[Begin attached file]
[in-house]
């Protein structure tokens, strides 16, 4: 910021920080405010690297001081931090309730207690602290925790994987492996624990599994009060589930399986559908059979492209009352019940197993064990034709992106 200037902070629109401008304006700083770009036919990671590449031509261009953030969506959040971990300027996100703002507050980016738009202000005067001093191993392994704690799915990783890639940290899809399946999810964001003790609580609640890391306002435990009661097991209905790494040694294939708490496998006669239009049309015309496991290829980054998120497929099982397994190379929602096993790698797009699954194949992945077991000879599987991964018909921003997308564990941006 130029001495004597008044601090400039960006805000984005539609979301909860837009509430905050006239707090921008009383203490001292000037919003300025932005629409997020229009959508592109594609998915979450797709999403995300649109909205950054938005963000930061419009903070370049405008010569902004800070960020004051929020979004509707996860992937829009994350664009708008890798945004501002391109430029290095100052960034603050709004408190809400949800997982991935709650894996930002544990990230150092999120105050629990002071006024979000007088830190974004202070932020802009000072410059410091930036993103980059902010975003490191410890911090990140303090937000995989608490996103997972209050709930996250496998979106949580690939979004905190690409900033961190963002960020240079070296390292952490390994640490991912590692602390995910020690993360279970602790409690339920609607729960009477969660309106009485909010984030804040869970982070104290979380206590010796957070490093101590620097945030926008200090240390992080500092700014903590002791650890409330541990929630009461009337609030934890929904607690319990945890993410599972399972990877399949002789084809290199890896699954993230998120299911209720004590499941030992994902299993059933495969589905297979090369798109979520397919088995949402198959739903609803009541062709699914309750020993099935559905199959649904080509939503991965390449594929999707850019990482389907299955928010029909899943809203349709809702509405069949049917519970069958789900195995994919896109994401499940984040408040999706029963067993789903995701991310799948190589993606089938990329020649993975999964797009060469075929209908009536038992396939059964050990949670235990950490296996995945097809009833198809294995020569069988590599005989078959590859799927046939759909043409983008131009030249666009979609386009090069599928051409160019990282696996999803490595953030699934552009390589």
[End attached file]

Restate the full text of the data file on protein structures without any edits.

[in-house]
């Protein structure tokens, strides 16, 4: 910021920080405010690297001081931090309730207690602290925790994987492996624990599994009060589930399986559908059979492209009352019940197993064990034709992106 200037902070629109401008304006700083770009036919990671590449031509261009953030969506959040971990300027996100703002507050980016738009202000005067001093191993392994704690799915990783890639940290899809399946999810964001003790609580609640890391306002435990009661097991209905790494040694294939708490496998006669239009049309015309496991290829980054998120497929099982397994190379929602096993790698797009699954194949992945077991000879599987991964018909921003997308564990941006 130029001495004597008044601090400039960006805000984005539609979301909860837009509430905050006239707090921008009383203490001292000037919003300025932005629409997020229009959508592109594609998915979450797709999403995300649109909205950054938005963000930061419009903070370049405008010569902004800070960020004051929020979004509707996860992937829009994350664009708008890798945004501002391109430029290095100052960034603050709004408190809400949800997982991935709650894996930002544990990230150092999120105050629990002071006024979000007088830190974004202070932020802009000072410059410091930036993103980059902010975003490191410890911090990140303090937000995989608490996103997972209050709930996250496998979106949580690939979004905190690409900033961190963002960020240079070296390292952490390994640490991912590692602390995910020690993360279970602790409690339920609607729960009477969660309106009485909010984030804040869970982070104290979380206590010796957070490093101590620097945030926008200090240390992080500092700014903590002791650890409330541990929630009461009337609030934890929904607690319990945890993410599972399972990877399949002789084809290199890896699954993230998120299911209720004590499941030992994902299993059933495969589905297979090369798109979520397919088995949402198959739903609803009541062709699914309750020993099935559905199959649904080509939503991965390449594929999707850019990482389907299955928010029909899943809203349709809702509405069949049917519970069958789900195995994919896109994401499940984040408040999706029963067993789903995701991310799948190589993606089938990329020649993975999964797009060469075929209908009536038992396939059964050990949670235990950490296996995945097809009833198809294995020569069988590599005989078959590859799927046939759909043409983008131009030249666009979609386009090069599928051409160019990282696996999803490595953030699934552009390589």